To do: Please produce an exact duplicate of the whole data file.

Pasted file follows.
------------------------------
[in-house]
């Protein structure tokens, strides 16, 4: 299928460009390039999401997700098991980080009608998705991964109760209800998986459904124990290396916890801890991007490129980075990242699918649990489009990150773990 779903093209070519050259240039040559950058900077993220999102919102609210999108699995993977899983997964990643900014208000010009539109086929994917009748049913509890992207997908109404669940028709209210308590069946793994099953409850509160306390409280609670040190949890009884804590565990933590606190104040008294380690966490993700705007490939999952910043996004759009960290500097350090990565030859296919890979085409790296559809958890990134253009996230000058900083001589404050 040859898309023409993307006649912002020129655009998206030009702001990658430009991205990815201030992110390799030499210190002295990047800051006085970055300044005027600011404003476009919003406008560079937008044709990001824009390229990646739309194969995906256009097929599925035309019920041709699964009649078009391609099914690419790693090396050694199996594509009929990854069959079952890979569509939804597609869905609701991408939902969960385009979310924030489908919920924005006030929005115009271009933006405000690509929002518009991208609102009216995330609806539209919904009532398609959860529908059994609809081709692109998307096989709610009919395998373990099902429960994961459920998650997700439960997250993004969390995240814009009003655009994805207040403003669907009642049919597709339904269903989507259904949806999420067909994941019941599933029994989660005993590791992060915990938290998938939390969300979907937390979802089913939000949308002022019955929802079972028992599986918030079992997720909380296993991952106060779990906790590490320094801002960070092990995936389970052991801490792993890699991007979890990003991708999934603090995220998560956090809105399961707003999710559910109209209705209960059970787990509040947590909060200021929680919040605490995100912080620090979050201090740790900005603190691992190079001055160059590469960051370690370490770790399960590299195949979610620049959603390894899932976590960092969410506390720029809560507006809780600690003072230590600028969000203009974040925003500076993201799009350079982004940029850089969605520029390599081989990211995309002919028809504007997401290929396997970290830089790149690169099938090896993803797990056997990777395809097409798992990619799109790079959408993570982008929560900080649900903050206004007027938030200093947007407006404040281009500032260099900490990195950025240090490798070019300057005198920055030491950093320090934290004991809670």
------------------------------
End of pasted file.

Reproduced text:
[in-house]
């Protein structure tokens, strides 16, 4: 299928460009390039999401997700098991980080009608998705991964109760209800998986459904124990290396916890801890991007490129980075990242699918649990489009990150773990 779903093209070519050259240039040559950058900077993220999102919102609210999108699995993977899983997964990643900014208000010009539109086929994917009748049913509890992207997908109404669940028709209210308590069946793994099953409850509160306390409280609670040190949890009884804590565990933590606190104040008294380690966490993700705007490939999952910043996004759009960290500097350090990565030859296919890979085409790296559809958890990134253009996230000058900083001589404050 040859898309023409993307006649912002020129655009998206030009702001990658430009991205990815201030992110390799030499210190002295990047800051006085970055300044005027600011404003476009919003406008560079937008044709990001824009390229990646739309194969995906256009097929599925035309019920041709699964009649078009391609099914690419790693090396050694199996594509009929990854069959079952890979569509939804597609869905609701991408939902969960385009979310924030489908919920924005006030929005115009271009933006405000690509929002518009991208609102009216995330609806539209919904009532398609959860529908059994609809081709692109998307096989709610009919395998373990099902429960994961459920998650997700439960997250993004969390995240814009009003655009994805207040403003669907009642049919597709339904269903989507259904949806999420067909994941019941599933029994989660005993590791992060915990938290998938939390969300979907937390979802089913939000949308002022019955929802079972028992599986918030079992997720909380296993991952106060779990906790590490320094801002960070092990995936389970052991801490792993890699991007979890990003991708999934603090995220998560956090809105399961707003999710559910109209209705209960059970787990509040947590909060200021929680919040605490995100912080620090979050201090740790900005603190691992190079001055160059590469960051370690370490770790399960590299195949979610620049959603390894899932976590960092969410506390720029809560507006809780600690003072230590600028969000203009974040925003500076993201799009350079982004940029850089969605520029390599081989990211995309002919028809504007997401290929396997970290830089790149690169099938090896993803797990056997990777395809097409798992990619799109790079959408993570982008929560900080649900903050206004007027938030200093947007407006404040281009500032260099900490990195950025240090490798070019300057005198920055030491950093320090934290004991809670």